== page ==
Xia, J., Feng, Y., Li, M., Yu, X., Zhang, Y., Duan, J., & Zhan, Q. (2020). Increased physiological dead space in mechanically ventilated COVID-19 patients recovering from severe acute respiratory distress syndrome: a case report. BMC Infectious Diseases, 20(1), 637. https://doi.org/10.1186/s12879-020-05360-5
Xia J, et al. Increased Physiological Dead Space in Mechanically Ventilated COVID-19 Patients Recovering From Severe Acute Respiratory Distress Syndrome: a Case Report. BMC Infect Dis. 2020 Aug 27;20(1):637. PubMed PMID: 32854630.
* Article titles in AMA citation format should be in sentence-case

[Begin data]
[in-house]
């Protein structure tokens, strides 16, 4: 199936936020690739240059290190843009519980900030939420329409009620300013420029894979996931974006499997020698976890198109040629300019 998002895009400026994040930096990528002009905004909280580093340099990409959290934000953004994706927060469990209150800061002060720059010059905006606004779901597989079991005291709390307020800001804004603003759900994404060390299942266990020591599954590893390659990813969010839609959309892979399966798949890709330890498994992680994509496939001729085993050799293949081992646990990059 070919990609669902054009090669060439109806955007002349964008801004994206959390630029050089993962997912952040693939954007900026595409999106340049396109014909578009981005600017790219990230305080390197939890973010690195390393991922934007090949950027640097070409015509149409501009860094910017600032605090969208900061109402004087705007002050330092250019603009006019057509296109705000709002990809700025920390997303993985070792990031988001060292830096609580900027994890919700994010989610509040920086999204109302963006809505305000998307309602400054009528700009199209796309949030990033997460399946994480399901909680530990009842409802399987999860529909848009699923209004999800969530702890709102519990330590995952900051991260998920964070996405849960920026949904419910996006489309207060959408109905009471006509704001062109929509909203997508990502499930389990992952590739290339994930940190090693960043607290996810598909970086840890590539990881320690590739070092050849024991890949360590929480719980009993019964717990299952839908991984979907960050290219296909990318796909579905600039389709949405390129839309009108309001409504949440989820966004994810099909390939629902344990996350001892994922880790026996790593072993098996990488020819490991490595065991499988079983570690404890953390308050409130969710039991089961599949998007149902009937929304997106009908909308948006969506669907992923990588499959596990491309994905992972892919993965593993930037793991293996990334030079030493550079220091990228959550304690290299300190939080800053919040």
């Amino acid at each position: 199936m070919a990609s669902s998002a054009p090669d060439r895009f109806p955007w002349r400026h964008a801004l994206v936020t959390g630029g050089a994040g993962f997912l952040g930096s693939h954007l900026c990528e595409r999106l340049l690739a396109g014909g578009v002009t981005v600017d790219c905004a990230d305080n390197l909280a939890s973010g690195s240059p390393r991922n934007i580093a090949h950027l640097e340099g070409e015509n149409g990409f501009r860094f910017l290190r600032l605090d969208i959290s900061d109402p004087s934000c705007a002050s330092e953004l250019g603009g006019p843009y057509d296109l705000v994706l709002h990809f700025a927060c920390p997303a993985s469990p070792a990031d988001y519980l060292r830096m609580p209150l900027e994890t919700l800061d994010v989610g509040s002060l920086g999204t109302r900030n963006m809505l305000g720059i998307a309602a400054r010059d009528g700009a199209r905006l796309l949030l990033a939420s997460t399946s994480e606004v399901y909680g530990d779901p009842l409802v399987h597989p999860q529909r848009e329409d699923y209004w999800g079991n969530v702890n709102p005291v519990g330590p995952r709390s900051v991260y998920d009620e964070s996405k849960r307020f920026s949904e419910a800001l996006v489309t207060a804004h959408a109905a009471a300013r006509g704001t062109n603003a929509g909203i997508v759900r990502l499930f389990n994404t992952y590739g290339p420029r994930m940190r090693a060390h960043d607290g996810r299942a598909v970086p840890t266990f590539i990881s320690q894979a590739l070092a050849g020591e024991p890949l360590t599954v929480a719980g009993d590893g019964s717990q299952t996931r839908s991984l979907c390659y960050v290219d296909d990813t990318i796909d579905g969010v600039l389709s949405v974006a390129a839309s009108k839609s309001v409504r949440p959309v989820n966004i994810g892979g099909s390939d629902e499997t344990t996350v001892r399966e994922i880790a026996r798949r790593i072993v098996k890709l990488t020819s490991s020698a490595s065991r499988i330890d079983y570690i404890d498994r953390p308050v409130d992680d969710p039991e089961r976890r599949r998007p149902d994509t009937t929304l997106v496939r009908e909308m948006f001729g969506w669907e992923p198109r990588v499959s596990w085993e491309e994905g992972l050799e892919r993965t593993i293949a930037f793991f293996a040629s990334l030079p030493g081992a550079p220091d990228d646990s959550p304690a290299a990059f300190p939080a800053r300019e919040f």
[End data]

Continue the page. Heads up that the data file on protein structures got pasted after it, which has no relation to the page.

TY - JOUR T1 - Increased physiological dead space in mechanically ventilated COVID-19 patients recovering from severe acute respiratory distress syndrome: a case report. AU - Xia,Jingen, AU - Feng,Yingying, AU - Li,Min, AU - Yu,Xin, AU - Zhang,Yi, AU - Duan,Jun, AU - Zhan,Qingyuan, Y1 - 2020/08/27/ PY - 2020/04/30/received PY - 2020/08/19/accepted PY - 2020/8/29/entrez PY - 2020/8/29/pubmed PY - 2020/9/2/medline KW - Acute respiratory distress syndrome KW - Case report KW - Coronavirus disease 2019 KW - Dead space ventilation KW - Mechanical ventilation SP - 637 EP - 637 JF - BMC infectious diseases JO - BMC Infect Dis VL - 20 IS - 1 N2 - BACKGROUND: An ongoing outbreak of coronavirus disease 2019 (COVID-19) is spreading globally. Recently, several articles have mentioned that the early acute respiratory distress syndrome (ARDS) caused by COVID-19 significantly differ from those of ARDS due to other causes. Actually, we newly observed that some mechanically ventilated COVID-19 patients recovering from severe ARDS (more than 14 days after invasive ventilation) often experienced evidently gradual increases in CO2 retention and minute ventilation. However, the underlying mechanics remain unclear. CASE PRESENTATION: To explain these pathophysiological features and discuss the ventilatory strategy during the late phase of severe ARDS in COVID-19 patients, we first used a metabolic module on a General Electric R860 ventilator (Engstrom Carestation; GE Healthcare, USA) to monitor parameters related to gas metabolism, lung mechanics and physiological dead space in two COVID-19 patients. We found that remarkably decreased ventilatory efficiency (e.g., the ratio of dead space to tidal volume 70-80%, arterial to end-tidal CO2 difference 18-23 mmHg and ventilatory ratio 3-4) and hypermetabolism (oxygen consumption 300-400 ml/min, CO2 elimination 200-300 ml/min) may explain why these patients experienced more severe respiratory distress and CO2 retention in the late phase of ARDS caused by COVID-19. CONCLUSION: During the recovery period of ARDS among mechanically-ventilated COVID-19 patients, attention should be paid to the monitoring of physiological dead space and metabolism. Tidal volume (8-9 ml/kg) could be increased appropriately under the limited plateau pressure; however, barotrauma should still be kept in mind. SN - 1471-2334 UR - https://www.unboundmedicine.com/medline/citation/32854630/Increased_physiological_dead_space_in_mechanically_ventilated_COVID_19_patients_recovering_from_severe_acute_respiratory_distress_syndrome:_a_case_report_ L2 - https://bmcinfectdis.biomedcentral.com/articles/10.1186/s12879-020-05360-5 DB - PRIME DP - Unbound Medicine ER -